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40 major glaciers in danger of melting

  • 40 major glaciers in danger of melting

    Glaciers are formations of densely packed ice that cover much of Greenland and Antarctica, as well as mountain ranges around the world. Some of them formed more than 10,000 years ago when the last glacial period—the tail end of the most recent Ice Age—ended. Some alpine (mountain) glaciers are sources of freshwater, and, in some regions, provide substantial amounts of the water people consume. Glaciers form and grow when snowfall is heavy enough to compress into solid ice, and can even flow downhill at a very slow pace.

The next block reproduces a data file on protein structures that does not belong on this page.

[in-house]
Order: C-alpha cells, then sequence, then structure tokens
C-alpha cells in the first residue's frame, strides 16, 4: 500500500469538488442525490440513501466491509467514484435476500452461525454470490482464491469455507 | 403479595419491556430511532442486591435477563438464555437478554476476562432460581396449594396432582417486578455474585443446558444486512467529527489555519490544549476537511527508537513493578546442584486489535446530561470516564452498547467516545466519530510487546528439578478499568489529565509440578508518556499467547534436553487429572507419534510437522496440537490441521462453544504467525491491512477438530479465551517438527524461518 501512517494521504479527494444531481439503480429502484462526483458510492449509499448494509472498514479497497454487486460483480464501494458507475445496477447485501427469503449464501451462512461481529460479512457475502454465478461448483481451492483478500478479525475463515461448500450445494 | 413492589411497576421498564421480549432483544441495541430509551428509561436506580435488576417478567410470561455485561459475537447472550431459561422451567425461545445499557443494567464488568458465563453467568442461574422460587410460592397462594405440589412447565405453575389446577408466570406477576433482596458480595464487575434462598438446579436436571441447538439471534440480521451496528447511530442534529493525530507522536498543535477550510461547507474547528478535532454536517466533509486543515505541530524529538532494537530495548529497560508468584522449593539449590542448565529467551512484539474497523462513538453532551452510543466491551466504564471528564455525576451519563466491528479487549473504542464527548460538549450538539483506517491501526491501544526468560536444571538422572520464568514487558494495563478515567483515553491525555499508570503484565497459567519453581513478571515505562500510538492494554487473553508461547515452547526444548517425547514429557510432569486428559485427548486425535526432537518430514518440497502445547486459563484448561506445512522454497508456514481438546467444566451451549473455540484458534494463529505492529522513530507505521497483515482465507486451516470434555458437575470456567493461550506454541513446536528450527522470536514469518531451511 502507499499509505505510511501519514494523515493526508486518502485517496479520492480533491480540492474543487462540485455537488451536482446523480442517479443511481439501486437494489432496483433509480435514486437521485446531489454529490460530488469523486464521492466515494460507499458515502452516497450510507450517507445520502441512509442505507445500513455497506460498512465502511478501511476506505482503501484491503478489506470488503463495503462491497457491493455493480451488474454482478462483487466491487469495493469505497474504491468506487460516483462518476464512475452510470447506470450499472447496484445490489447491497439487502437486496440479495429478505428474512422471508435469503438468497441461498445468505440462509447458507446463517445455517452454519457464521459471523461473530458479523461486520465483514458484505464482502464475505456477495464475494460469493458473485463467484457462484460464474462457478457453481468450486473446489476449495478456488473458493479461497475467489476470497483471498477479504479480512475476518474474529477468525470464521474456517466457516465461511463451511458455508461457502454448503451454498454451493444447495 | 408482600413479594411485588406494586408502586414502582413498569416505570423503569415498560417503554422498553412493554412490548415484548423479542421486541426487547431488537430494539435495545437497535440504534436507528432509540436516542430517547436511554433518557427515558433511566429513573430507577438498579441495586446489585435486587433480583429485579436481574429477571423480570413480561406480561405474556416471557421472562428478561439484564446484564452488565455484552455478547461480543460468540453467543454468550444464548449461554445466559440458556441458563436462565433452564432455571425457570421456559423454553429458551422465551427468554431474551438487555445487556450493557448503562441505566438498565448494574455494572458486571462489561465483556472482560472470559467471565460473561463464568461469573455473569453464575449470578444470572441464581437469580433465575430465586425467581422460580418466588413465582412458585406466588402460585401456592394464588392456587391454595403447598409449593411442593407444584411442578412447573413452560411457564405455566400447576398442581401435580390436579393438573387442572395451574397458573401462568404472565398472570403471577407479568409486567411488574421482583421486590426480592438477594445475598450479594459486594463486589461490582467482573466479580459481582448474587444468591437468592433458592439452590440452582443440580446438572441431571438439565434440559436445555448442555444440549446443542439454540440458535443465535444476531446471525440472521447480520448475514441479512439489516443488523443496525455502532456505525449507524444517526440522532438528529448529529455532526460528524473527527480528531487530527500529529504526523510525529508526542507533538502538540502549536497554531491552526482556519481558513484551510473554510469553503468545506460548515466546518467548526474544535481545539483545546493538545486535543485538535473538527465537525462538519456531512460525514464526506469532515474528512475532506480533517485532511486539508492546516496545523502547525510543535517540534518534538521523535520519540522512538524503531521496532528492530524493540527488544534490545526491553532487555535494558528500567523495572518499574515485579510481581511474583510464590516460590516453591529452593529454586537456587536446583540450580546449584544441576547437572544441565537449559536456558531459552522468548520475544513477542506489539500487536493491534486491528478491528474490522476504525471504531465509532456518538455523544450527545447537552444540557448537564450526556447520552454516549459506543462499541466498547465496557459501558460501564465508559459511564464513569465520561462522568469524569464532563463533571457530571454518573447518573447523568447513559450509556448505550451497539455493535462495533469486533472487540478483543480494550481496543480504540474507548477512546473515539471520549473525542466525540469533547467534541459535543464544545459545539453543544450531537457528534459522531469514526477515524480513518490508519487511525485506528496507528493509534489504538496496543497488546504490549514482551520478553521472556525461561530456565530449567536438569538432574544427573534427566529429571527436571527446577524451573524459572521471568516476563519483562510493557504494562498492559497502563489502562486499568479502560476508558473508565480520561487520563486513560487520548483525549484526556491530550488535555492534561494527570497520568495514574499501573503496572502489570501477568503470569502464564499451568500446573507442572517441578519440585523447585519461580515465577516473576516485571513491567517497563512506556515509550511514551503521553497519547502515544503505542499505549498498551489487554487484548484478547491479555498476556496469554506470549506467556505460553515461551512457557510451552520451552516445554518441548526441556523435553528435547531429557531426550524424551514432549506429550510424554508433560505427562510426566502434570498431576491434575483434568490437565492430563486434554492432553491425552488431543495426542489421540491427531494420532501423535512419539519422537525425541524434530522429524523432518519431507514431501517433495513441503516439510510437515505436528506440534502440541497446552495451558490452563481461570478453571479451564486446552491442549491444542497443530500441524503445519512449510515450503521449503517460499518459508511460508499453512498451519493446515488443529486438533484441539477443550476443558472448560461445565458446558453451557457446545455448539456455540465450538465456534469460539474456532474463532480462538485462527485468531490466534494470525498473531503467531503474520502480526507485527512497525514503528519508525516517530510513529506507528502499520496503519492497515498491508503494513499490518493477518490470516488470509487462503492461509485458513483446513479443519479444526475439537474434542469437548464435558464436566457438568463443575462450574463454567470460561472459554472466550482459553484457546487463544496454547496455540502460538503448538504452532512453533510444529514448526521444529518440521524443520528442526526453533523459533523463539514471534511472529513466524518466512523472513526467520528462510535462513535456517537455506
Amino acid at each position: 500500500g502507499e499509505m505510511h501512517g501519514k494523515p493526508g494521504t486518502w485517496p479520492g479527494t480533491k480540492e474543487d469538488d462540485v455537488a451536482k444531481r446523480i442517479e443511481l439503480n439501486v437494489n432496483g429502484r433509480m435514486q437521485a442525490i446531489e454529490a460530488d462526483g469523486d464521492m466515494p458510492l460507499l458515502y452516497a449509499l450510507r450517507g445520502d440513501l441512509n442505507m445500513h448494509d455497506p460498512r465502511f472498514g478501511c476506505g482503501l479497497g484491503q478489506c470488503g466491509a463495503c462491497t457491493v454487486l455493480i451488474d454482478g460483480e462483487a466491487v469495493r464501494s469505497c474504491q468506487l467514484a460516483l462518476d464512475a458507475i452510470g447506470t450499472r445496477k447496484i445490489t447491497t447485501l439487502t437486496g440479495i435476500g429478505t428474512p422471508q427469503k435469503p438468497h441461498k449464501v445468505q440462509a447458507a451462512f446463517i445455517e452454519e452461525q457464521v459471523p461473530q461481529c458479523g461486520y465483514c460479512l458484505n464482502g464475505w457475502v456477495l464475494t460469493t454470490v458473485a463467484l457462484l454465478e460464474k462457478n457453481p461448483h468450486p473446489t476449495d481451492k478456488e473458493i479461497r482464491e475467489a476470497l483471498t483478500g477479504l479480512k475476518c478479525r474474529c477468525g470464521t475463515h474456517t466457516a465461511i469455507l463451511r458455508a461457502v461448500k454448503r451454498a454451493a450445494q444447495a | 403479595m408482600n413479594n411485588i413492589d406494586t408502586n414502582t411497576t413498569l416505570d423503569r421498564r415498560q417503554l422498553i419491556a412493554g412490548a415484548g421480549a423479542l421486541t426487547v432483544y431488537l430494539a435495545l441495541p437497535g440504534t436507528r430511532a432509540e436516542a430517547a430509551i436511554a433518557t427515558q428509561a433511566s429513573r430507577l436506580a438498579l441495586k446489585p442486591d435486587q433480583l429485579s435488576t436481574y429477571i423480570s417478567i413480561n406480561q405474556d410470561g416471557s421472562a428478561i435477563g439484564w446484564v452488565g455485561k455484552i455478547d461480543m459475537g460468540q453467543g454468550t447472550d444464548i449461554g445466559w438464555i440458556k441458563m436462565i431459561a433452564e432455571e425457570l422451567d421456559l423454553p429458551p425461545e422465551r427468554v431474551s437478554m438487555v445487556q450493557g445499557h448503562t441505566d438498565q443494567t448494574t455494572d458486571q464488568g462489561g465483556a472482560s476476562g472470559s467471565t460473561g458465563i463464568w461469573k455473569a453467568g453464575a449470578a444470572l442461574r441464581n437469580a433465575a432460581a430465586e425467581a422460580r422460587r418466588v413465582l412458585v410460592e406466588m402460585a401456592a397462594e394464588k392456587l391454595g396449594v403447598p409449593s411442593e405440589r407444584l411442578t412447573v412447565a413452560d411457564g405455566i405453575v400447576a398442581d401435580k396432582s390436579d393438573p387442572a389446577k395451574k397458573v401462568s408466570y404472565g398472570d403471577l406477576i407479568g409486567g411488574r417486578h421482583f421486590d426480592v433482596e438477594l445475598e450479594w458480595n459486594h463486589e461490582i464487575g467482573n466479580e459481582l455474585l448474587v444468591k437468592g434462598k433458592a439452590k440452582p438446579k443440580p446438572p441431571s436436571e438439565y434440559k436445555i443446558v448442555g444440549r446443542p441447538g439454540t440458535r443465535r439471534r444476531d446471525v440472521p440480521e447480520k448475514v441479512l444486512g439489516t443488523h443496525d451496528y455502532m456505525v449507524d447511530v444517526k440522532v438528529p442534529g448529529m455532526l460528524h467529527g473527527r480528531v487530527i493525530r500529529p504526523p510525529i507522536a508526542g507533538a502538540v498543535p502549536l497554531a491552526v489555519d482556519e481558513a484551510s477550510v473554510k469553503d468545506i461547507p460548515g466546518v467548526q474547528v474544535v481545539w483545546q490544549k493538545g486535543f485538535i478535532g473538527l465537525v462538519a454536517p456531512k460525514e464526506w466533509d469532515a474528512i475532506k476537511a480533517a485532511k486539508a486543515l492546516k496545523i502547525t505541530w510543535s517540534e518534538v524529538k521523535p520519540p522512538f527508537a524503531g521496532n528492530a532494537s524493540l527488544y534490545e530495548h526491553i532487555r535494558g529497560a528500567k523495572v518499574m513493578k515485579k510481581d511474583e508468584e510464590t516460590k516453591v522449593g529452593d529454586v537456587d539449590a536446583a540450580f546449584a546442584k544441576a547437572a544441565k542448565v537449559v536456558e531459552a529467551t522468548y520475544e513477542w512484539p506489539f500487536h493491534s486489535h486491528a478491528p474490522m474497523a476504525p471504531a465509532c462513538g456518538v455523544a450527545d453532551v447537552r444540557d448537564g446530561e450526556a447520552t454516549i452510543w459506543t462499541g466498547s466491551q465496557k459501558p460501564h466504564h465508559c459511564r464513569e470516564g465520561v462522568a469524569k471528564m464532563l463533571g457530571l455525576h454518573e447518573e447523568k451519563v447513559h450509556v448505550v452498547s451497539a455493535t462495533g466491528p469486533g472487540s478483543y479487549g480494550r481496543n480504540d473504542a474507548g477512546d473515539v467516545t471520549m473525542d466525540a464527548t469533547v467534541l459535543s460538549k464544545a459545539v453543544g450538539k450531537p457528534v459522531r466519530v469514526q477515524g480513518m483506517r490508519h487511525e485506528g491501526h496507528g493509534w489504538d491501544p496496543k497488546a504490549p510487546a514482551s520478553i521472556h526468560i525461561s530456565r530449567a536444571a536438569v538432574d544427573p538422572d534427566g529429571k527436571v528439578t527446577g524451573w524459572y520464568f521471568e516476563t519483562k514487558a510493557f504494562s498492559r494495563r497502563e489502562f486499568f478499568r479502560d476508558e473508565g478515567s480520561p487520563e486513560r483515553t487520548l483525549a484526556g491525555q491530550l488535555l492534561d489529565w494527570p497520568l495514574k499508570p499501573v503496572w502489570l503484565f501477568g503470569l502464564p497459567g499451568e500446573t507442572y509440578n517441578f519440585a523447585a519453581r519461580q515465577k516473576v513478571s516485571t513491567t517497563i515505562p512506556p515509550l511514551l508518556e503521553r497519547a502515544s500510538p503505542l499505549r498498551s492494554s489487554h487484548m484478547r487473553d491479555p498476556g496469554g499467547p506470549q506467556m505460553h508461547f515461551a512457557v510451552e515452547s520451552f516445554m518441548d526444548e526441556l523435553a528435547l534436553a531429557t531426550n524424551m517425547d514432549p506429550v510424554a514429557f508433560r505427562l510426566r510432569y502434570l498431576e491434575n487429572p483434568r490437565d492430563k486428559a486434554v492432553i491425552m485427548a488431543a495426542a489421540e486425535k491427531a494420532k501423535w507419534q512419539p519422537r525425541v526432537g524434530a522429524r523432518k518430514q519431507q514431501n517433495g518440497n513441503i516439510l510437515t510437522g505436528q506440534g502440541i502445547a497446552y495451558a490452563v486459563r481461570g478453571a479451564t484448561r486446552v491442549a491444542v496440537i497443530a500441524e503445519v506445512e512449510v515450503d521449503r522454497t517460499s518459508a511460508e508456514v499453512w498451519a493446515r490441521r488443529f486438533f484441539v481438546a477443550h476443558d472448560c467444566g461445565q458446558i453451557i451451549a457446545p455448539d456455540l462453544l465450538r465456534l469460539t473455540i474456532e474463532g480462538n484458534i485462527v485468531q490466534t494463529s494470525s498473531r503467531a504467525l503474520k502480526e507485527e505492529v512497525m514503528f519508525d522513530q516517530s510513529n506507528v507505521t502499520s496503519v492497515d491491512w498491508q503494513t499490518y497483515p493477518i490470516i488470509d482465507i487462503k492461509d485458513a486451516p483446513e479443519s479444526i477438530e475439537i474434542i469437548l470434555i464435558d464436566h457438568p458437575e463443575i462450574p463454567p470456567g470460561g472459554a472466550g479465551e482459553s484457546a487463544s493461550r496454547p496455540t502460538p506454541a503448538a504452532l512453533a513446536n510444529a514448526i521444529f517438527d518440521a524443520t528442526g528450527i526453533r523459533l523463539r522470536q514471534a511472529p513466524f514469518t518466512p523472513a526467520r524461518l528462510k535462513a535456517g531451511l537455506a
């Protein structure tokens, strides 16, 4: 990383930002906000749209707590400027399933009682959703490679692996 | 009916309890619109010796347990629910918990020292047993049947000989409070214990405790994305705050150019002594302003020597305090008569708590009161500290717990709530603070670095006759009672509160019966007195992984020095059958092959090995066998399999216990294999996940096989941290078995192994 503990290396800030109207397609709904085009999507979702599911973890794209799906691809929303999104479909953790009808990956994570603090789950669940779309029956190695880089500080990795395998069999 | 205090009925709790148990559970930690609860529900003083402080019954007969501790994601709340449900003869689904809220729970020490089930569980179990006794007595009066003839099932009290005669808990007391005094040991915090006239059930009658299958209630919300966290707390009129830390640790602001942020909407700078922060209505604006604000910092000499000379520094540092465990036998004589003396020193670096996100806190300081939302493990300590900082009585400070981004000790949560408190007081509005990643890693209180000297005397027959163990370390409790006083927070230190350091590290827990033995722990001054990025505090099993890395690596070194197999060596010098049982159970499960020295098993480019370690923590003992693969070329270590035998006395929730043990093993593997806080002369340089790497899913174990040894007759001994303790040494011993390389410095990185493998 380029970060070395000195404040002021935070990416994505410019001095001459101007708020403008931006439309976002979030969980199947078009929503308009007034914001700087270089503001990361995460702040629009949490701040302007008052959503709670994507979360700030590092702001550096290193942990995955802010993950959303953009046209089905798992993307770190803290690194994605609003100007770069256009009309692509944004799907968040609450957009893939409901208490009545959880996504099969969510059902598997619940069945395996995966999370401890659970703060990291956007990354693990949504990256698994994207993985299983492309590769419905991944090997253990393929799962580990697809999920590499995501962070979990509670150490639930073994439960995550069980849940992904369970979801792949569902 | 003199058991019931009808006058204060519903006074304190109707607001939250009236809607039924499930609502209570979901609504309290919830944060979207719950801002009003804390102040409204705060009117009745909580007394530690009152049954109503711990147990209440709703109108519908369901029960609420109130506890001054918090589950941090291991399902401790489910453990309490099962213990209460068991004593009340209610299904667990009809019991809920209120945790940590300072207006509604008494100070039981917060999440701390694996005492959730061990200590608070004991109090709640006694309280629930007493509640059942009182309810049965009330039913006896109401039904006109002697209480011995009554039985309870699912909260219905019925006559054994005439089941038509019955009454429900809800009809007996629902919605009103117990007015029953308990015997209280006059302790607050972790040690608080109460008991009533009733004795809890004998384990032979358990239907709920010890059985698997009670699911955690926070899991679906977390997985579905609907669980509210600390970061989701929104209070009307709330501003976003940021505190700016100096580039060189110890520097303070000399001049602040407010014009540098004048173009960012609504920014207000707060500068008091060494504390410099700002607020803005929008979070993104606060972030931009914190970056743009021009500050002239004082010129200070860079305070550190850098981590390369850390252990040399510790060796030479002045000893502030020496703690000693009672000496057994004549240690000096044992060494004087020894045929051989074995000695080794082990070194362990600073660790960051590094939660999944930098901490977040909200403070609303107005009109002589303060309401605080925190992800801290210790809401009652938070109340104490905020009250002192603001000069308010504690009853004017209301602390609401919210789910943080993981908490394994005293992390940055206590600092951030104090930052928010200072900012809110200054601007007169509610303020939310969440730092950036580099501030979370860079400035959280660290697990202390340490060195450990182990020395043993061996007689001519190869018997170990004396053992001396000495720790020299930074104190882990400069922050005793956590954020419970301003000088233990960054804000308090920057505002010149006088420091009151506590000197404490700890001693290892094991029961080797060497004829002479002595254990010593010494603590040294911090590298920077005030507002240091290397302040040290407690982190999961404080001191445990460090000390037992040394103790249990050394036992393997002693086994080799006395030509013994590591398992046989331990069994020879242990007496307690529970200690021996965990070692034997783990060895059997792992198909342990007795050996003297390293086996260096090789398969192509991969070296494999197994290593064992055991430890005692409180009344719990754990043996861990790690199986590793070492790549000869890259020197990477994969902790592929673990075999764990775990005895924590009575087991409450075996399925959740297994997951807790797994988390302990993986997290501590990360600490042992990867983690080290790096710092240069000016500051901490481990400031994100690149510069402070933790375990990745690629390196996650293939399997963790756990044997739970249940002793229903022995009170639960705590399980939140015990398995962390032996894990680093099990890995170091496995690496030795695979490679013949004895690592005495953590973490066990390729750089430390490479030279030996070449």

But glaciers are threatened by the rise in global temperatures due to human activity, through melting or sublimation (ice going directly from solid to vapor without becoming liquid first) and because they aren't being replenished at their usual rates. This has many profound consequences, some of which feed back into the general problem of climate change. Where glaciers are melting into the ocean, they contribute to sea-level rise. Drastic loss of ice also decreases Earth's albedo, the amount of light the planet reflects back into space, which increases global temperatures even more. And alpine glacial melting affects the water cycle for entire regions, impacting our water supply.